City of Long Beach
Public Information Office
411 W. Ocean Blvd,
Long Beach, CA 90802
Long Beach, CA - Today, California Governor Gavin Newsom announced the mandatory closure of bars in Los Angeles County in order to limit the spread of COVID-19. The governor cited the social nature of bars, the potential for alcohol consumption to reduce inhibition and impair judgment and the challenges of contact tracing among bar-goes, among the reasons for the action.
“From the beginning of our reopening process, I’ve said that we would be led by the facts,” said Mayor Robert Garcia. “I support the Governor’s decision to close bars in several counties in California, including here in L.A. County and Long Beach. We must continue to prioritize public health and safety.”
The mandatory closure goes into effect tonight, just after midnight (12:01 a.m., June 29, 2020), and affects brewpubs, craft distilleries, breweries, bars, pubs, wineries and associated tasting rooms that do not have a restaurant permit. Restaurants, brewpubs, breweries, bars, pubs, craft distilleries and wineries and associated tasting rooms that have a restaurant permit may continue to operate, but the seated bar area(s) in these facilities must remain closed and people cannot gather in the bar area. The amended City of Long Beach Health Order detailing the closures will be posted later today at longbeach.gov/COVID19.
Public health professionals within California and throughout the nation have identified bars as the highest risk sector of non-essential business currently open.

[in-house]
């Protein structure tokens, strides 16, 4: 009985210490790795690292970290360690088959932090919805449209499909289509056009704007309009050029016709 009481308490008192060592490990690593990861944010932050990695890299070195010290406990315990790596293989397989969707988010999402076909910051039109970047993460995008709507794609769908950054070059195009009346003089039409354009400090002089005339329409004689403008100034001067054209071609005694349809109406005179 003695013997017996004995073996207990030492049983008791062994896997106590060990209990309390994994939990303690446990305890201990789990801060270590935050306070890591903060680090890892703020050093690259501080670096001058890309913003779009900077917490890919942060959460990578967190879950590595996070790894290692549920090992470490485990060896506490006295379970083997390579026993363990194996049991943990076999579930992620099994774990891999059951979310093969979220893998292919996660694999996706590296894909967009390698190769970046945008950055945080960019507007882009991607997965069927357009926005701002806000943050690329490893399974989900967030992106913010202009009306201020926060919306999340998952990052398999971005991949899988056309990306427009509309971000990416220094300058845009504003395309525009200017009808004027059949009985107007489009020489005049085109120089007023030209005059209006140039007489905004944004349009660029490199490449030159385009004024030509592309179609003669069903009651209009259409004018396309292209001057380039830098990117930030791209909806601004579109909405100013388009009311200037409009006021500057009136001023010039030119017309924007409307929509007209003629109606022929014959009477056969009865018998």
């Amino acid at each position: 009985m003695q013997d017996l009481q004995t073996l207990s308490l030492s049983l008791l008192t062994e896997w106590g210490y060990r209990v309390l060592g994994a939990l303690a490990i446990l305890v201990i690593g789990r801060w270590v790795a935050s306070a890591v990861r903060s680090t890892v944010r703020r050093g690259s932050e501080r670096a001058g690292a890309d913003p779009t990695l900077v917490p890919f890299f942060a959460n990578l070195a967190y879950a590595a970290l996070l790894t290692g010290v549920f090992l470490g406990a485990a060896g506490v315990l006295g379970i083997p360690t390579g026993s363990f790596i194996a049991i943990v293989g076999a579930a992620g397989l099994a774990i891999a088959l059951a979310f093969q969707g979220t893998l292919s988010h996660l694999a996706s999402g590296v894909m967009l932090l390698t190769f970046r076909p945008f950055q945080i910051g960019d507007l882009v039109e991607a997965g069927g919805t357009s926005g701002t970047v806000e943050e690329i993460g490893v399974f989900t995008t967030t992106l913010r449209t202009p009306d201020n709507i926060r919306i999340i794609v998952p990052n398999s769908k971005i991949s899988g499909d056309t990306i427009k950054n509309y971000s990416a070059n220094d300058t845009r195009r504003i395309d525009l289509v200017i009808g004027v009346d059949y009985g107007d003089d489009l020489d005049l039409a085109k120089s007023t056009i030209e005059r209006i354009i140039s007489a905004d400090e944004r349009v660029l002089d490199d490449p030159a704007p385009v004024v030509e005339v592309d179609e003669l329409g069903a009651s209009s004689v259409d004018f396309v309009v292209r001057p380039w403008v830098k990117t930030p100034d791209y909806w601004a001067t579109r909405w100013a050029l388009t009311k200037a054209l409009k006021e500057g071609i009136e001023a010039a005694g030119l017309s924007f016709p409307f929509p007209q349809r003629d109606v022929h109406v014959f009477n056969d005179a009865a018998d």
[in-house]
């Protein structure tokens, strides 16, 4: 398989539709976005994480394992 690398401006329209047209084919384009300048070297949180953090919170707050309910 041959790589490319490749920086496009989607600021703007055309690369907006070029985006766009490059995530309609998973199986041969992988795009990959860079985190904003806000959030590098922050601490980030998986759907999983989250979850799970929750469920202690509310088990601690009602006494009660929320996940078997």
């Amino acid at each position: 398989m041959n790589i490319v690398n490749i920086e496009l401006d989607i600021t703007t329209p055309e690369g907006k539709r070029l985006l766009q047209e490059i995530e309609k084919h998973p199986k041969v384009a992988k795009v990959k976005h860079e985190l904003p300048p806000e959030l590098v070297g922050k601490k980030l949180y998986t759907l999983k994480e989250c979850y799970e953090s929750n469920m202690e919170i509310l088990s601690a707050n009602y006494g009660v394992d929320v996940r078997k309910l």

The State has developed a monitoring list for Counties that focuses on key COVID-19 indicators such as positivity rate, case rate, stability of hospitalizations, and hospital surge capacity. Counties that do not meet the criteria are placed on the monitoring list. Those that have been on the list for over 14 days are required to close bars.
Mandatory bar closures affect the following counties:
Under the State guidelines for the reopening process, Long Beach, which has its own Health Department, is counted with Los Angeles County. However, even if the State considered Long Beach separately, Long Beach data would also place it on this mandated closure list.
The State also recommends, but does not mandate, bar closures in six other counties: Riverside, Sacramento, San Bernardino, Santa Barbara, Stanislaus and Ventura. These counties have been on the monitoring list for more than three days but less than 14.
Businesses with questions regarding this mandatory closure may call the City of Long Beach’s business information line between 9 a.m. and 5 p.m. on weekdays at 562.570.4BIZ.
For the latest information on COVID-19, with details on all that the City of Long Beach is doing to keep our residents safe, visit: longbeach.gov/COVID19 and follow @LongBeachCity on Facebook, Twitter and Instagram.